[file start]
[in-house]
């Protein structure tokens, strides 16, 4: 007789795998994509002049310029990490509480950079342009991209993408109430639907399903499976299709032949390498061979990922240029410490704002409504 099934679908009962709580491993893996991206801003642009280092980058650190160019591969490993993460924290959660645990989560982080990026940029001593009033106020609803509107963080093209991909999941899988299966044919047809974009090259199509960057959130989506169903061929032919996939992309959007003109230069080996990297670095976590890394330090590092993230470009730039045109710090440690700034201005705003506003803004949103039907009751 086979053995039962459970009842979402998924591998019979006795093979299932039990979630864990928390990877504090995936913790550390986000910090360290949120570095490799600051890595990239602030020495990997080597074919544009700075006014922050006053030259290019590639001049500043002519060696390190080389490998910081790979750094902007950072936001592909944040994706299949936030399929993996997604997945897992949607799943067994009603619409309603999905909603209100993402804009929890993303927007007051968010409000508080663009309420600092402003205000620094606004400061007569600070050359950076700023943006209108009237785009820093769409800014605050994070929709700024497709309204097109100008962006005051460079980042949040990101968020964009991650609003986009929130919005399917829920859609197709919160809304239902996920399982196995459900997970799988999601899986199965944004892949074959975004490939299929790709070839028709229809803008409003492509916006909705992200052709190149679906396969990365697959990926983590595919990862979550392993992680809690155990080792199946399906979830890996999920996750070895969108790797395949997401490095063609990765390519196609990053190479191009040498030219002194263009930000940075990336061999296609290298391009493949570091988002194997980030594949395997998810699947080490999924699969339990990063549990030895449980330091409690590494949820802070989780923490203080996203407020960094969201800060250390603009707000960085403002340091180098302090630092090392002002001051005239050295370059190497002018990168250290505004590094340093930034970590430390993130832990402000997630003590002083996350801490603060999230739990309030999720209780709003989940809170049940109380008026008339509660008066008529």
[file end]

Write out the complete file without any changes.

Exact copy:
[in-house]
């Protein structure tokens, strides 16, 4: 007789795998994509002049310029990490509480950079342009991209993408109430639907399903499976299709032949390498061979990922240029410490704002409504 099934679908009962709580491993893996991206801003642009280092980058650190160019591969490993993460924290959660645990989560982080990026940029001593009033106020609803509107963080093209991909999941899988299966044919047809974009090259199509960057959130989506169903061929032919996939992309959007003109230069080996990297670095976590890394330090590092993230470009730039045109710090440690700034201005705003506003803004949103039907009751 086979053995039962459970009842979402998924591998019979006795093979299932039990979630864990928390990877504090995936913790550390986000910090360290949120570095490799600051890595990239602030020495990997080597074919544009700075006014922050006053030259290019590639001049500043002519060696390190080389490998910081790979750094902007950072936001592909944040994706299949936030399929993996997604997945897992949607799943067994009603619409309603999905909603209100993402804009929890993303927007007051968010409000508080663009309420600092402003205000620094606004400061007569600070050359950076700023943006209108009237785009820093769409800014605050994070929709700024497709309204097109100008962006005051460079980042949040990101968020964009991650609003986009929130919005399917829920859609197709919160809304239902996920399982196995459900997970799988999601899986199965944004892949074959975004490939299929790709070839028709229809803008409003492509916006909705992200052709190149679906396969990365697959990926983590595919990862979550392993992680809690155990080792199946399906979830890996999920996750070895969108790797395949997401490095063609990765390519196609990053190479191009040498030219002194263009930000940075990336061999296609290298391009493949570091988002194997980030594949395997998810699947080490999924699969339990990063549990030895449980330091409690590494949820802070989780923490203080996203407020960094969201800060250390603009707000960085403002340091180098302090630092090392002002001051005239050295370059190497002018990168250290505004590094340093930034970590430390993130832990402000997630003590002083996350801490603060999230739990309030999720209780709003989940809170049940109380008026008339509660008066008529």